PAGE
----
Rituparna Kakati | 23 Jun, 2017
While the Goods & Services Tax is to be launched on the night of June 30, 2017, and different sectors of the Indian industry are concerned about how their business would be impacted, Neha Singh Yaduvanshi, Founder, Vastada Consulting, shared her insights on different aspects of the new tax regime.
She added that SMEs and start-ups will benefit from the roll out of GST in a number of ways.
Excerpts of the interview ...
Please tell us about GST?
Neha Yaduvanshi: Goods & Services Tax is a comprehensive, multi-stage, destination-based tax that will be levied on every value addition. It is proposed to be levied at all stages right from manufacture up to final consumption with credit of taxes paid at previous stages available as setoff. In a nutshell, only value addition will be taxed and burden of tax is to be borne by the final consumer.
This tax will be substitute for all indirect tax levied by state and central government. Exports and direct tax like income tax, corporate tax and capital gain tax will not be affected by GST. GST would apply to all goods other than crude petroleum, motor spirit, diesel, aviation turbine fuel and natural gas.
Which of the existing taxes are proposed to be subsumed under GST?
Neha Yaduvanshi: The GST would replace the following taxes:
(i) Taxes currently levied and collected by the Centre: a. Central Excise duty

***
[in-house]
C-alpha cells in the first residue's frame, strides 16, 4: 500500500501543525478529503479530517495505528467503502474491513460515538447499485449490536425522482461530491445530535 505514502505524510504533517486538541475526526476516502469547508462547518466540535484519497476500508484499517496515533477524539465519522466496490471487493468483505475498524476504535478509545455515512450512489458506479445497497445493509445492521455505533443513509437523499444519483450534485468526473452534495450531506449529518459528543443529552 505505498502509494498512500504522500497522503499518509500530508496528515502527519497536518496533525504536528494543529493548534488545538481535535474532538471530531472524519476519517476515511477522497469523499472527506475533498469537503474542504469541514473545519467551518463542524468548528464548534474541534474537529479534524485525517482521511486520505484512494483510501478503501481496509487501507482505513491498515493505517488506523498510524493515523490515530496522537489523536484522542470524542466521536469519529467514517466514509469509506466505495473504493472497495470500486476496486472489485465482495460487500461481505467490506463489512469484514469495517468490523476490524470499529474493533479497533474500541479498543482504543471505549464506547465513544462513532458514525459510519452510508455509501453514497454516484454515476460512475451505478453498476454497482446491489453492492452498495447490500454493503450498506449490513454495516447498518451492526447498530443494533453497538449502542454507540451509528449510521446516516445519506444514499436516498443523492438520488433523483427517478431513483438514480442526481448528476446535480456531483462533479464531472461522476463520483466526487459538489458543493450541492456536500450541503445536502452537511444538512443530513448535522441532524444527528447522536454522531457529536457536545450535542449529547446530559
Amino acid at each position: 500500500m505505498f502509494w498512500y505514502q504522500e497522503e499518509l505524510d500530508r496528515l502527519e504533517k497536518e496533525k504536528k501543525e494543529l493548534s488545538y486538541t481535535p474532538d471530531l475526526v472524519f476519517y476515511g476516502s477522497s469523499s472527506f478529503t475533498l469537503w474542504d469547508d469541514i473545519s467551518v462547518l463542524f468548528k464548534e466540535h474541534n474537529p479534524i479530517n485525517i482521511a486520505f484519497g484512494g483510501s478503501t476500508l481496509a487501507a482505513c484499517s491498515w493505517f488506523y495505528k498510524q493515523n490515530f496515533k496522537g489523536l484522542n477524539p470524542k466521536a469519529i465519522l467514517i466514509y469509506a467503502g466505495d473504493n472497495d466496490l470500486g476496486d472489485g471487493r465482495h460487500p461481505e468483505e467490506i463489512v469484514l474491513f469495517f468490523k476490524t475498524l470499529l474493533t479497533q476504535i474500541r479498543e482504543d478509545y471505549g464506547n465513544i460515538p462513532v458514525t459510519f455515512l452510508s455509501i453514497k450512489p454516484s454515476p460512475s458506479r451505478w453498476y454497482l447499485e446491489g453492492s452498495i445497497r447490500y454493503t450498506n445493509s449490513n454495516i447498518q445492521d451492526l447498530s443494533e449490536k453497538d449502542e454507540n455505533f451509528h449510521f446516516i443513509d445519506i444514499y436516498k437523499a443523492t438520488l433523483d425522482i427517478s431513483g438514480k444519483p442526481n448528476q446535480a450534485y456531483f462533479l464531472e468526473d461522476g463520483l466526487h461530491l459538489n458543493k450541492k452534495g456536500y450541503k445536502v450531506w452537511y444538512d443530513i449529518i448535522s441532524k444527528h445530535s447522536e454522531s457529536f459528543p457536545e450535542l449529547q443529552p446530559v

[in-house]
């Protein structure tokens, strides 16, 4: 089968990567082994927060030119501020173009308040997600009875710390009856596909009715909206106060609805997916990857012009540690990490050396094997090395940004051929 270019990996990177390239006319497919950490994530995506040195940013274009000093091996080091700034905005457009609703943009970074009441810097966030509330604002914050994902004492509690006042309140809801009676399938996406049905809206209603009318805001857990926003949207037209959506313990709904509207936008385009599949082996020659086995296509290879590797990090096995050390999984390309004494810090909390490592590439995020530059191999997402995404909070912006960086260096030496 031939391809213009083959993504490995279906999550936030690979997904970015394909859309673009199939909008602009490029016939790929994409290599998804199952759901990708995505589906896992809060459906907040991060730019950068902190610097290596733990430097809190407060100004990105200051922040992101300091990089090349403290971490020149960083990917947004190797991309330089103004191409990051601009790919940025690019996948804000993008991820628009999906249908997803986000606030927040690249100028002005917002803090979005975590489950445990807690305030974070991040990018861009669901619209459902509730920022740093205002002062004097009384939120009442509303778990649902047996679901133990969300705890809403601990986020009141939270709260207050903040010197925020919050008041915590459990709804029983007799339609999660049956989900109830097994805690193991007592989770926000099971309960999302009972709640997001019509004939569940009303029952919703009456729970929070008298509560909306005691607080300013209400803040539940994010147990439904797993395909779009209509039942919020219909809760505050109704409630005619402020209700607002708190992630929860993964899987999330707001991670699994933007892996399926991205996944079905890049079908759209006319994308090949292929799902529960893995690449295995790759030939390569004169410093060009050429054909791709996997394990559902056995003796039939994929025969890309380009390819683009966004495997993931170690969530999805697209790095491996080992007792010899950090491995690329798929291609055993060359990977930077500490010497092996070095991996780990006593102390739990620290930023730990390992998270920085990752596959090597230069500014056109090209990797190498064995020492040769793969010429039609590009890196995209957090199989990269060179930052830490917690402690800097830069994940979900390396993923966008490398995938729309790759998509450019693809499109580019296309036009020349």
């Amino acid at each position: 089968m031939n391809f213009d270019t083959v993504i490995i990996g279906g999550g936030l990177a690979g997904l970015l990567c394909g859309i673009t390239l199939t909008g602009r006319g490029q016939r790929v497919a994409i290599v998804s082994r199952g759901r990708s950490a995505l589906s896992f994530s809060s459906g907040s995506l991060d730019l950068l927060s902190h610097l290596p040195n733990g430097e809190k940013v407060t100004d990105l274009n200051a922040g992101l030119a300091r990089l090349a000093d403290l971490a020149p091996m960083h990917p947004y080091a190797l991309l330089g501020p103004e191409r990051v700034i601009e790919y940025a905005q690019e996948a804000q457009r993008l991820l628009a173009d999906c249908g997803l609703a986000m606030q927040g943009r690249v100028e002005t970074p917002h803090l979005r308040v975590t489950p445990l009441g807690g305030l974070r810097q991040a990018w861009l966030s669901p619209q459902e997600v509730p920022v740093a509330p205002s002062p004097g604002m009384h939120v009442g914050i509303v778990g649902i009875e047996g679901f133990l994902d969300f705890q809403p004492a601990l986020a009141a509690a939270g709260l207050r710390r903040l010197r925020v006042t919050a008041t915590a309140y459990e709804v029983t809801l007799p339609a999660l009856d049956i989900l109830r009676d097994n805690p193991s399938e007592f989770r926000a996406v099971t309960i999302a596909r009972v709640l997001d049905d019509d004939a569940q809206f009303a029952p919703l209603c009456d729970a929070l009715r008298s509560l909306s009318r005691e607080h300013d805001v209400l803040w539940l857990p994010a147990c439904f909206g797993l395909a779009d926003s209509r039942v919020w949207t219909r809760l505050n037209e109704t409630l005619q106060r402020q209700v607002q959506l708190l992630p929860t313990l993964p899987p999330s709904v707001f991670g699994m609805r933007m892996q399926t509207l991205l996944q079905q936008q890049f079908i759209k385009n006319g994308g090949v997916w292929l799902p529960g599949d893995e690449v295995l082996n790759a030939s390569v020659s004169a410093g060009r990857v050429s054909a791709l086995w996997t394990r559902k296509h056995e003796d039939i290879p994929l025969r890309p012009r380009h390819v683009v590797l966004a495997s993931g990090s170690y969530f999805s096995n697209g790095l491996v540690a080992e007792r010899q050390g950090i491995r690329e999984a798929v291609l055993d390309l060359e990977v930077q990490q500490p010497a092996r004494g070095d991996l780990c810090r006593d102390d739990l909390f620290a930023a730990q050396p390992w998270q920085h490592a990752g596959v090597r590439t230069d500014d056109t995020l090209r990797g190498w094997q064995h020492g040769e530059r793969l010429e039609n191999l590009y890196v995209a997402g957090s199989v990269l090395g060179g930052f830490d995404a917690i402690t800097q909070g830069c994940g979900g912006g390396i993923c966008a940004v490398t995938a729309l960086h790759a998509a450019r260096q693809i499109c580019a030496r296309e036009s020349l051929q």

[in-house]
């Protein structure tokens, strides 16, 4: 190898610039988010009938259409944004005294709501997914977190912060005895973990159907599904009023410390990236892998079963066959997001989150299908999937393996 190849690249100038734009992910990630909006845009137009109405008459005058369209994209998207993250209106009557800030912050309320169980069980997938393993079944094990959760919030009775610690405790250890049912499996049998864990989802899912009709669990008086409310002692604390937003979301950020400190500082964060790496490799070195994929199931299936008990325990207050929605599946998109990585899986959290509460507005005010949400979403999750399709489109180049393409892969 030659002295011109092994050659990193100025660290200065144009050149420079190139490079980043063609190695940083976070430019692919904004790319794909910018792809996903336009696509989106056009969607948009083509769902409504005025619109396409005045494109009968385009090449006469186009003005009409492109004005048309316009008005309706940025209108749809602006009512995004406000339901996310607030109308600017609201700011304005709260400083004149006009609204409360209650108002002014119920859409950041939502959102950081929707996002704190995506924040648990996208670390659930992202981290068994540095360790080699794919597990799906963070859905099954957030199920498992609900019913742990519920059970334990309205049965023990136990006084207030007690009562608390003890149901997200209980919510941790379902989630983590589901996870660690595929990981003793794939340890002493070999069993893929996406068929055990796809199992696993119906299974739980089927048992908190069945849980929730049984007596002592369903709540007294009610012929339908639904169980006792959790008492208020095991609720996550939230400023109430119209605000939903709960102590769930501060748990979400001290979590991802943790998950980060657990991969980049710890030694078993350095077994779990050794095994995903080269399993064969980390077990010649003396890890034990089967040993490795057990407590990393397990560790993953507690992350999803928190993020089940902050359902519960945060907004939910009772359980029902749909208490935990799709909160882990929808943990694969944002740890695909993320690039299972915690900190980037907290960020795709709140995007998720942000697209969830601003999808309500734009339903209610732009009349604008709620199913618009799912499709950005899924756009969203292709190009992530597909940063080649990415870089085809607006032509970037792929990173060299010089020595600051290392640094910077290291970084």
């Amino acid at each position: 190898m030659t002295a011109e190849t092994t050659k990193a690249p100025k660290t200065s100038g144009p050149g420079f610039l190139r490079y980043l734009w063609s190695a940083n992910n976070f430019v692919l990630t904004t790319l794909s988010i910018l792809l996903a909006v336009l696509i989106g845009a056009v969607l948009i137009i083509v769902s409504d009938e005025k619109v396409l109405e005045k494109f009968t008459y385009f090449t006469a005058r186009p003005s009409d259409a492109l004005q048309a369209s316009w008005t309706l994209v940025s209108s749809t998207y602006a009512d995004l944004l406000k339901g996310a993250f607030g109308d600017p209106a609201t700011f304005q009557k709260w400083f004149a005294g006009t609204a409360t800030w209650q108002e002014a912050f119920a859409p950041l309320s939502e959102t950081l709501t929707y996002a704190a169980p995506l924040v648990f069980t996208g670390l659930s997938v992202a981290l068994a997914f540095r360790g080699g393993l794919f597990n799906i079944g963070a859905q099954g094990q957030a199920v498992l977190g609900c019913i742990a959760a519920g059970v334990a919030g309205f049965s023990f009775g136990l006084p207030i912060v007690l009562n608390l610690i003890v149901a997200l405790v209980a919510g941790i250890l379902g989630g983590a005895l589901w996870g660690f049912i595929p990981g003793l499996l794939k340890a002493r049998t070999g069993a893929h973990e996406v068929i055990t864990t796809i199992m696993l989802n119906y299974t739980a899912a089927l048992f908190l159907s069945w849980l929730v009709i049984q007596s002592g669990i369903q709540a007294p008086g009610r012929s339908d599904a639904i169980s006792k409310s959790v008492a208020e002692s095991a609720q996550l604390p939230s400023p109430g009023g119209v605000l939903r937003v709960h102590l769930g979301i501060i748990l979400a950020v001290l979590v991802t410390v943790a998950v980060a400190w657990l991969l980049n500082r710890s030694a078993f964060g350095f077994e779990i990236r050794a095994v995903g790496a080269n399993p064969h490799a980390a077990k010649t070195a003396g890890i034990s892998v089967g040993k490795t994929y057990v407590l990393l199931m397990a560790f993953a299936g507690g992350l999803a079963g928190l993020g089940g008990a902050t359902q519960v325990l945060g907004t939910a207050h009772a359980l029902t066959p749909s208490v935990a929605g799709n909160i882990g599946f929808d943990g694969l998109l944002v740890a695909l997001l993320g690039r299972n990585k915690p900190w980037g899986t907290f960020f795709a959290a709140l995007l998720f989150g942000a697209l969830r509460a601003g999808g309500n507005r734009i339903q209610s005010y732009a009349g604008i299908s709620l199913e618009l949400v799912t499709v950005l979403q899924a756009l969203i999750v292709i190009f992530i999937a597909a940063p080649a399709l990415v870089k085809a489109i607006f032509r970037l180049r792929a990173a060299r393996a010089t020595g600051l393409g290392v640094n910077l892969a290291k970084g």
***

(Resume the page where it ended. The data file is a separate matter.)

b. Duties of Excise (Medicinal and Toilet Preparations)
c. Additional Duties of Excise (Goods of Special Importance)
d. Additional Duties of Excise (Textiles and Textile Products)
e. Additional Duties of Customs (commonly known as CVD)
f. Special Additional Duty of Customs (SAD)
g. Service Tax
h. Central Surcharges and Cesses so far as they relate to supply of goods and services
(ii) State taxes that would be subsumed under the GST are:
a. State VAT
b. Central Sales Tax
c. Luxury Tax
d. Entry Tax (all forms)
e. Entertainment and Amusement Tax (except when levied by the local bodies)
f. Taxes on advertisements
g. Purchase Tax
h. Taxes on lotteries, betting and gambling
i. State Surcharges and Cesses so far as they relate to supply of goods and services
What kind of GST is going to be implemented in India?
Neha Yaduvanshi: It would be a dual GST with the Centre and States simultaneously levying it on a common tax base. The GST to be levied by the Centre on intra-State supply of goods and / or services would be called the Central GST (CGST) and that to be levied by the States/ Union territory would be called the State GST (SGST)/ UTGST. Similarly, Integrated GST (IGST) will be levied and administered by Centre on every inter-state supply of goods and services.
What is the requirement for dual GST in India?
Neha Yaduvanshi: India is a federal country where both the Centre and the States have been assigned the powers to levy and collect taxes through appropriate legislation. Both the levels of Government have distinct responsibilities to perform according to the division of powers prescribed in the Constitution for which they need to raise resources. A dual GST will therefore keep with the Constitutional requirement of fiscal federalism.
Neha Yaduvanshi: How a particular transaction of goods and services would be taxed simultaneously under Central GST (CGST) and State GST (SGST)?